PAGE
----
Marketing, advertising, and promotions are often used interchangeably by small businesses that don’t really understand the process of effectively bringing products or services to the marketplace. The more subjective disciplines of advertising and promotions support objective, upfront marketing research. Understanding what each of these terms means and how they relate to each other will help you effectively increase your sales.
It is such a common misconception that marketing and promotion are interchangeable titles for the different services. This needs to be addressed because not enough small business owners and independent brands understand the difference. When people talk about “marketing services”, they oftentimes are looking for promotions, advertising, or even public relations. They want immediately make money for them. Marketing doesn’t quite work that way. Developing your marketing mix includes determining your product, pricing, placing, and … wait for it… promotion (sometimes we include a 5th “P” of marketing, people). So naturally, if promotion is included as a part of a marketing mix, the two can’t be the same thing. But what is truly the difference? Let’s address them one at a time.
Marketing is an objective discipline that involves the research, creation, pricing, testing, and distribution of a product or service. Marketing involves analyzing the competition by researching their pricing, products, where they sell, and age, race, gender, and other characteristics of their customers. A small business uses market research to test ideas and products on potential customers and to get feedback on the products or service. Market research also discovers what price consumers would pay for a proposed product or service, where they would purchase it, and how often they would use it.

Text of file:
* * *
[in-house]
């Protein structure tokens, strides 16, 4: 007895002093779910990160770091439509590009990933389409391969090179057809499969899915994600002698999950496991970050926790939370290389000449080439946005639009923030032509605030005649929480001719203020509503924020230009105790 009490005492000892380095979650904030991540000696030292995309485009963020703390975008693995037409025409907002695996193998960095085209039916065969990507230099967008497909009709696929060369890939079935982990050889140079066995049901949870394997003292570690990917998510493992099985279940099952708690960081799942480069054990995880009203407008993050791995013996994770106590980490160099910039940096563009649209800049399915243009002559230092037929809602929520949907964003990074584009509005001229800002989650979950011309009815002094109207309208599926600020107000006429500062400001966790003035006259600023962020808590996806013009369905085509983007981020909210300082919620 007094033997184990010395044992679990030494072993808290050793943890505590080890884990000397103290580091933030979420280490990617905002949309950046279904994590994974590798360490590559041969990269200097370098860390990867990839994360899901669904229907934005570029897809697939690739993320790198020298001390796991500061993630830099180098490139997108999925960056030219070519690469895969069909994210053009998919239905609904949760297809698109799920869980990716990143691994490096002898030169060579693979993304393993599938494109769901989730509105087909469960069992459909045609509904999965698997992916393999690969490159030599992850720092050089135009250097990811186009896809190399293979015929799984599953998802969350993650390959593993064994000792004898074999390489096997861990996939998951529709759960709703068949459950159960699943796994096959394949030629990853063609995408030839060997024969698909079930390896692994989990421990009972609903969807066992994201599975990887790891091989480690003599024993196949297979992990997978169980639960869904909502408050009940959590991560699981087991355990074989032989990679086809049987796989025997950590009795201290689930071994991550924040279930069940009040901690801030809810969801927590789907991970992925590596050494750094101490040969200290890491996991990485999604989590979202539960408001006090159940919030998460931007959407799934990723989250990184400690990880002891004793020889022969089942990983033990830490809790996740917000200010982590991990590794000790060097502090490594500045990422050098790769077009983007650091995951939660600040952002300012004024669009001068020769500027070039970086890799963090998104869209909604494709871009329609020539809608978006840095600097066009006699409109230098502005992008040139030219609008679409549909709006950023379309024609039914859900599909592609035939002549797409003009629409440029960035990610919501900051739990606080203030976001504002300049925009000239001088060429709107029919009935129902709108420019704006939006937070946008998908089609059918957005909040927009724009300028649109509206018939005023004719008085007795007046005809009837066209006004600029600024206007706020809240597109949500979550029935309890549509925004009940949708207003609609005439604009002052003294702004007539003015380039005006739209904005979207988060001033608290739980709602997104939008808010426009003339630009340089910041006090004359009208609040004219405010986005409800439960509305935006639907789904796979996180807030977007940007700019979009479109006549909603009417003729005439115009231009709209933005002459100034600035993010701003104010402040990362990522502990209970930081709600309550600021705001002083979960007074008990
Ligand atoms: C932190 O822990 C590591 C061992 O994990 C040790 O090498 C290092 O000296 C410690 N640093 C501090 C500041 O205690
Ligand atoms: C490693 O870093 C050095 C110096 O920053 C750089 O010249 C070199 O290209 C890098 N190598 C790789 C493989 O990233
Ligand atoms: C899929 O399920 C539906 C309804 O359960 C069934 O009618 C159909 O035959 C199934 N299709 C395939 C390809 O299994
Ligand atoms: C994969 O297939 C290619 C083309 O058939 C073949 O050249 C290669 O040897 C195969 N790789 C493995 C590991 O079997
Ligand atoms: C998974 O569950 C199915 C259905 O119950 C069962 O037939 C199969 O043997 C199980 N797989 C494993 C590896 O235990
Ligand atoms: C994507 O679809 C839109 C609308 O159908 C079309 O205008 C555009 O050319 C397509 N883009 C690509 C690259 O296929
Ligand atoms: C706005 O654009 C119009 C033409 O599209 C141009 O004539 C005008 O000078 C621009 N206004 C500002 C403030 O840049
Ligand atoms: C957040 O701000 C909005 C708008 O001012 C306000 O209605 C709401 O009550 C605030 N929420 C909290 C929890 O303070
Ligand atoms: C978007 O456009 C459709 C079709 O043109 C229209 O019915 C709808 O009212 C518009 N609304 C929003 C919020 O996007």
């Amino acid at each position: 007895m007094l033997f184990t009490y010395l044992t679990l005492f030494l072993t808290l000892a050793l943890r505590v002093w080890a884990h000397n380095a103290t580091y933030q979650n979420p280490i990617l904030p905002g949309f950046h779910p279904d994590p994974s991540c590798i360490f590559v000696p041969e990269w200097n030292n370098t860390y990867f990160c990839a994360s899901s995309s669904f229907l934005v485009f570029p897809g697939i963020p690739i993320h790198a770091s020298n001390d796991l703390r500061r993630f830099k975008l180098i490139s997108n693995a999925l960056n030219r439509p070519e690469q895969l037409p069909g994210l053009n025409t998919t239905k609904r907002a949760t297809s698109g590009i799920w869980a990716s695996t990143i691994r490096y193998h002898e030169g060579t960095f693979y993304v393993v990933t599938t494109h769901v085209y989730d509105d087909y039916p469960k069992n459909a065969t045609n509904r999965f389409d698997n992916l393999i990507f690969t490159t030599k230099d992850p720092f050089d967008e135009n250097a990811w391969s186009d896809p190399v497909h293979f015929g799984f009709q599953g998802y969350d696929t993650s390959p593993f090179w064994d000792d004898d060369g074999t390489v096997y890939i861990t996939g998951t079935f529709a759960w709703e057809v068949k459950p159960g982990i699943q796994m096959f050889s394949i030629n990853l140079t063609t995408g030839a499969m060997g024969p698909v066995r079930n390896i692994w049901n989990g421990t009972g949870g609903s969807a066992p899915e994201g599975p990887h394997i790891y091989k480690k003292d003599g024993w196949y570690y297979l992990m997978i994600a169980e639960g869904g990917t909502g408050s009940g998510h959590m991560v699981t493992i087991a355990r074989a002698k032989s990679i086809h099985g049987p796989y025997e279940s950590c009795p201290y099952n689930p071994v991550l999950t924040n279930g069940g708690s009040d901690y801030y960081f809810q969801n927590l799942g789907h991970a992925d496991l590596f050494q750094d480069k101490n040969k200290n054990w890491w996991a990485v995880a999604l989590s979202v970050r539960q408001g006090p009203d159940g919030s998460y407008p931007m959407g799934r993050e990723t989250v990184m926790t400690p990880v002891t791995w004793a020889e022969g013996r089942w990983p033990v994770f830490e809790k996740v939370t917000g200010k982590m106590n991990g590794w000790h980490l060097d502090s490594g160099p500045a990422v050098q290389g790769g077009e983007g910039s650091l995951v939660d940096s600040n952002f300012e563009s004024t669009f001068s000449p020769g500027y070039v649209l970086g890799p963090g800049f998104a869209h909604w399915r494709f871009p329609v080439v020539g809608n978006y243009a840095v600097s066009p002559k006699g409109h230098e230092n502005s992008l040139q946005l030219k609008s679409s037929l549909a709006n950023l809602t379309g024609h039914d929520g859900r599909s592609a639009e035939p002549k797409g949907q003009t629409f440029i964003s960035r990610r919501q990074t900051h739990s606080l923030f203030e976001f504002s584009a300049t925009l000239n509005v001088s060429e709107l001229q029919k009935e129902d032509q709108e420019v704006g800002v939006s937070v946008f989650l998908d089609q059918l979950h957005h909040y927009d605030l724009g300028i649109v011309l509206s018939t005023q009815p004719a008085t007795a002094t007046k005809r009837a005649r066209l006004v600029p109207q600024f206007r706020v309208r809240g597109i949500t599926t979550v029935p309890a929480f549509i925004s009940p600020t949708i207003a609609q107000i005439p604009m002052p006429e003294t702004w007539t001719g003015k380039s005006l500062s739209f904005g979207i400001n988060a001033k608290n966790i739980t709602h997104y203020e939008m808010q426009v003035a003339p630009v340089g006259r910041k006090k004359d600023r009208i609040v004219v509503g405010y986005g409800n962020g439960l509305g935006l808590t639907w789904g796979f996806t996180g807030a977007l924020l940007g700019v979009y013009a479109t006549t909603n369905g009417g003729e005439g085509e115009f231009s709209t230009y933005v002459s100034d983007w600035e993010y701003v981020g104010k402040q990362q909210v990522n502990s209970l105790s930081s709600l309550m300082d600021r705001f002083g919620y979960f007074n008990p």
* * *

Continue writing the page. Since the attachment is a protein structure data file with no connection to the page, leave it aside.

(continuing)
Promotions are events, activities, sponsorships, and contests that create and increase awareness of your product or service. Promotions differ from advertising because they are less educational in nature than traditional advertisements. Sponsoring a youth sports organization, giving away free samples at a mall, offering coupons in grocery stores, or promoting a sweepstakes or contest that bring customers to your website are all examples of promotions. Promotions should be geared toward the consumer demographic your market research determined is your
Promotional marketing is the use of any special offer intended to raise a customer’s interest and influence a purchase, and to make a particular product or company stand out among its competitors.
The key difference between marketing and promotion is the fact that promotion is a part of a company’s overall marketing mix. The marketing mix consists of price, product, place and promotion. Thus, marketing exists without promotion but promotion doesn’t exist without marketing. It’s also important to recognize that there are a variety of different promotion tactics. They range from advertising to sales promotion and public relations to community engagement.